A product or service is nothing if it can't deliver. We become faithful to a brand because it's either consistently available, reliable, authentic or all three. One of the strongest 'brands', in the UK anyway, is ORGANIC. Unfortunately, the shampoo got there first, but as we have become more media-literate and companies have to try harder to entice us, so we will become more product-literate. The other day, I made a telephone appointment to meet my bank manager (normally we talk over the phone) using the centralised phone number. When I turned up, I was told he had been moved a year

ago to another branch (thanks for telling me). After the first twenty minutes of the cold bastard approach from my new 'account manager', he gave in and told me about how all tellers etc are being replaced by a centralised telephone system and machines. His salary fluctuates depending on the sales targets he meets (business plans, loans etc). He is getting out. It took me an hour and a half, while he contacted head office for me, to do what used to take an account manager five minutes over the phone. We're all aware of the centralising of companies and it's affect (talking to someone 200 miles away about your gas meter etc) but have these service providers missed the point? Simon Hillier, student, Camberwell College of Arts, BA Graphic Design - April 18, 2001

There's a problem that global branding can mean all things to all people. The internal organisational importance of global branding has never been greater; live this and you'll beat local brands. Equally, the external presentation of brands should always involve local identifiers. So I always advise leaders to invest in glocal brand architectures, but chartering this requires that brand communications connects to strategy, business model, organisational culture and action learning. chris macrae, Brand Profiler and Charterer, Chief Brand Officer Association - April 19, 2001

I also take issue with Anonymous, 4/9/01. The pre-existence of a coffee culture in Europe and Australia does not preclude Starbucks from succeeding there any more than the pre-existence of a food culture prevented McDonalds' from succeeding internationally. The real point is the brand experience. If global brands like Starbucks offer an experience consumers want, they will succeed....... an experience that can mean different things in different locations, depending on the subjective, emotional dimensions surrounding the brand in particular markets. Successful global brands will need to allow for subjectivity - for the consumer to decide what the brand means for them, unlike traditional brands where meaning is created at the level of the company. The successful global brands will also tap people's need to belong - less and less to traditional groups based on socio-economic status, race, religion or even gender - and more and more to the new, highly fluid tribes centred around different parts of their lives, and in which brands can play an important role. Andrew Simms, Principal, Andrew Simms Marketing, Sydney - April 19, 2001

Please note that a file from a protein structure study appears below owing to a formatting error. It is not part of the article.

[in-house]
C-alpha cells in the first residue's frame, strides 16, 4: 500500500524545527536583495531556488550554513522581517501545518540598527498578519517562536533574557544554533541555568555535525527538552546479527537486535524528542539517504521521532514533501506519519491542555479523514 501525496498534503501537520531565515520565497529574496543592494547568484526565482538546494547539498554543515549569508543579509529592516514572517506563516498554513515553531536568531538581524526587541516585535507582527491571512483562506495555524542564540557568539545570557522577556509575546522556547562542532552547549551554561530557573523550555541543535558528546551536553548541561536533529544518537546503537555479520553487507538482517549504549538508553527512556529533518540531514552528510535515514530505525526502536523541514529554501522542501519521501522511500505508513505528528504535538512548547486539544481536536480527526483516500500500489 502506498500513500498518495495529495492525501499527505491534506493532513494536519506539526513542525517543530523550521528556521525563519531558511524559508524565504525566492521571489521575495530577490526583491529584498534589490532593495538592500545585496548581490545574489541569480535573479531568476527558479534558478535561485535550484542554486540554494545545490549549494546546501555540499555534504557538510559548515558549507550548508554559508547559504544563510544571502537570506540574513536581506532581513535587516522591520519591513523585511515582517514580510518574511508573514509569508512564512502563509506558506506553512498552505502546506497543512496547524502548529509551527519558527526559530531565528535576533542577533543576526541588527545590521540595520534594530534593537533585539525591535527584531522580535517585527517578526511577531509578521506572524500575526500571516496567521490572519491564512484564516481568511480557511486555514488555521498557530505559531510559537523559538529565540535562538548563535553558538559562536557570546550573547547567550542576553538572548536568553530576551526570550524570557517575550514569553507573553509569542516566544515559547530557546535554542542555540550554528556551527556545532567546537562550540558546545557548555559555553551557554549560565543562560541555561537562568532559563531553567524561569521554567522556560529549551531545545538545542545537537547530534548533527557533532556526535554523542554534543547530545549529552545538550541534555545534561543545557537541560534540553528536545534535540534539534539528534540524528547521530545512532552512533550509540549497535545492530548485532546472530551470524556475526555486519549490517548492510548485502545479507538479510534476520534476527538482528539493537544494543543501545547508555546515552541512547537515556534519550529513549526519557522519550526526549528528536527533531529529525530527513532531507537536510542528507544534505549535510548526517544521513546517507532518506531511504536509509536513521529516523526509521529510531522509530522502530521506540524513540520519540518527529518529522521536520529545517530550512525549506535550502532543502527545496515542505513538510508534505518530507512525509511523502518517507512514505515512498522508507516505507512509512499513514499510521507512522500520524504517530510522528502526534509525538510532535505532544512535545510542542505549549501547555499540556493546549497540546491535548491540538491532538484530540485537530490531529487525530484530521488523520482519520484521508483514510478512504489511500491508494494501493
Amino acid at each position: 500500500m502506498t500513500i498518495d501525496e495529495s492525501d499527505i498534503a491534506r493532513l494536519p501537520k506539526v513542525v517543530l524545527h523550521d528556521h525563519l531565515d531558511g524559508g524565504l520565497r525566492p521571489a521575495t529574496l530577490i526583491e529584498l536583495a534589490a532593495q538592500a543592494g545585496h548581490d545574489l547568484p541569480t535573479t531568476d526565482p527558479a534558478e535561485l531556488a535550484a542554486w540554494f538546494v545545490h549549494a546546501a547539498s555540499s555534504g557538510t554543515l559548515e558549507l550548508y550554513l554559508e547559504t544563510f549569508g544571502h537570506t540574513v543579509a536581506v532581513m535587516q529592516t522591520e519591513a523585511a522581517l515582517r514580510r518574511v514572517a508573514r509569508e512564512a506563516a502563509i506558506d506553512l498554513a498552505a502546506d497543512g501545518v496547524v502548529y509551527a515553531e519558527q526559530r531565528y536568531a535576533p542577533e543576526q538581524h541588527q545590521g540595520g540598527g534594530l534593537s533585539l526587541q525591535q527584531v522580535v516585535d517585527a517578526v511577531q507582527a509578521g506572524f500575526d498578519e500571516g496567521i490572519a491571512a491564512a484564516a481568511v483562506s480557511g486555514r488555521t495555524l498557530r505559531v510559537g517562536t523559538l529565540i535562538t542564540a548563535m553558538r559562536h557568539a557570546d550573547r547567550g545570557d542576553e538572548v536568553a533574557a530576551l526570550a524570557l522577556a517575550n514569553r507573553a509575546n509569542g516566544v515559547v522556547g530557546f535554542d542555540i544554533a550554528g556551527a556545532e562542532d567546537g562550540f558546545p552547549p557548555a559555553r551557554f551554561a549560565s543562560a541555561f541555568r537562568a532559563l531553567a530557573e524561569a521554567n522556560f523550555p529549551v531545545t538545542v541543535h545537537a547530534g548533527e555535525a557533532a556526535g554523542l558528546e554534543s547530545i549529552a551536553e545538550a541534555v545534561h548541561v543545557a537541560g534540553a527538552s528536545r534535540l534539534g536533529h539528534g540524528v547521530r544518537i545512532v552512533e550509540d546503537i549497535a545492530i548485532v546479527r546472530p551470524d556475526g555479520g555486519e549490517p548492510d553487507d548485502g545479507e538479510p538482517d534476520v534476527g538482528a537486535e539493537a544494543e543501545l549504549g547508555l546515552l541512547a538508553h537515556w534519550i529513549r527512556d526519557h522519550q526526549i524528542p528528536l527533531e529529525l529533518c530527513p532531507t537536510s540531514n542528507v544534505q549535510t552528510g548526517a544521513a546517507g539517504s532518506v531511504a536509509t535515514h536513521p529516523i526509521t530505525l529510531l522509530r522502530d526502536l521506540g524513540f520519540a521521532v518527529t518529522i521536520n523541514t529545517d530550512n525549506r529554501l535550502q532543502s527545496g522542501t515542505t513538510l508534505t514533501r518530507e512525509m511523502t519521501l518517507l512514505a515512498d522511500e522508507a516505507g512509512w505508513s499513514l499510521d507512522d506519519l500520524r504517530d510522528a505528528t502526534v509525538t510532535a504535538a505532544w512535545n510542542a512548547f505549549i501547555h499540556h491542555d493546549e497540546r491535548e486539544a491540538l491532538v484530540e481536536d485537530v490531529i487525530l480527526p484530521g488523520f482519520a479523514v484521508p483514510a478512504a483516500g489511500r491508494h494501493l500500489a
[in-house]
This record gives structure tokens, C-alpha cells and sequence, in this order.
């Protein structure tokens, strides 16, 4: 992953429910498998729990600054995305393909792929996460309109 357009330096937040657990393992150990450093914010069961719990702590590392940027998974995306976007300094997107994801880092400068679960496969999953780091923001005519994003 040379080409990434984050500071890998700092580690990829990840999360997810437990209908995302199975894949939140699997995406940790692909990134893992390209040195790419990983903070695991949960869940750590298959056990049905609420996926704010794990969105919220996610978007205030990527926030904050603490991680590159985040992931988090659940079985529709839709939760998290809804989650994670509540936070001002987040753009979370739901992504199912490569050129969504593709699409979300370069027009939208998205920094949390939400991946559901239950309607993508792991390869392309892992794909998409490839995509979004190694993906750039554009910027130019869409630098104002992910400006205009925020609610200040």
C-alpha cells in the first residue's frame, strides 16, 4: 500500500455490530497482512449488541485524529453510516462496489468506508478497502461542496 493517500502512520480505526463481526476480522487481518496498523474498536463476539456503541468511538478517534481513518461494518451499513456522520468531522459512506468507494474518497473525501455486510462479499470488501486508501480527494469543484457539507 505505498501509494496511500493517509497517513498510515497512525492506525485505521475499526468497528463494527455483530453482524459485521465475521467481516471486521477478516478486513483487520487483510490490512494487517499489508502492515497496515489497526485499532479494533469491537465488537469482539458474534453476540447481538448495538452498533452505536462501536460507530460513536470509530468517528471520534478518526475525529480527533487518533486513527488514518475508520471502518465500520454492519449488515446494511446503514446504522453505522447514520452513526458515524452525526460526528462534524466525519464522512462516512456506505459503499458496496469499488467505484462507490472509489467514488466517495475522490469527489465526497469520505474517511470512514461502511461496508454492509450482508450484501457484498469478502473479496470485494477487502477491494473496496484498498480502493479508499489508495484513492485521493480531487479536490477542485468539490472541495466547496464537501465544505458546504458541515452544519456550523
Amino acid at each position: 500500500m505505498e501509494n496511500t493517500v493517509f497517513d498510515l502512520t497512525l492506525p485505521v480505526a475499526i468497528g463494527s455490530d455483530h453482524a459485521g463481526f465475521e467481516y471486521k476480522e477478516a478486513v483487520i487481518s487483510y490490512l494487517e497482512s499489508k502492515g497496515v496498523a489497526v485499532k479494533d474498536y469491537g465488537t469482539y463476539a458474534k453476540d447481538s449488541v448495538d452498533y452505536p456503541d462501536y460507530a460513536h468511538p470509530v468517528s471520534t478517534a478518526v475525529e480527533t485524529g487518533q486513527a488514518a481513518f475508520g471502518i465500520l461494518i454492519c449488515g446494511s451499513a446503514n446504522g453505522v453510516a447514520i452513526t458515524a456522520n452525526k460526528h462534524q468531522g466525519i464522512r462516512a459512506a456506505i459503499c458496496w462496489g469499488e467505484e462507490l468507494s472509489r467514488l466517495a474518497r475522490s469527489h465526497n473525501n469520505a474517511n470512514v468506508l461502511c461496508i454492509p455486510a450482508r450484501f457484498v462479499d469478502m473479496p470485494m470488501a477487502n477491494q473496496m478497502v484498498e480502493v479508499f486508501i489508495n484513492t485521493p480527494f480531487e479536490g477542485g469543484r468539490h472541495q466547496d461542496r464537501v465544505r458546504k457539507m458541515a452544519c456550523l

Starbucks succeeded in America because there was no coffee culture there to start with. Coffee US style, was usually reheated brown liquid in a perspex pot. Anything better than that was going to succeed. Will Starbucks (read global brands) succeed in a different environment like Australia or Europe? I don't really know but certainly if there is no dominant brand already in the marketplace - and in Australia at least, while there are lots of franchise cafe groups, there is no dominant brand - I reckon Starbucks (read global brands) could win the day. Mind you, what coffee afficinado would want coffee in a paper cup! Joe Podosky, Strategic Account Director, Brightfox - April 22, 2001

Global brands are here to stay, and they are not new. We have been witnessing their evolution over many decades, they are increasingly clever as they mirror and/or meet the demands of a local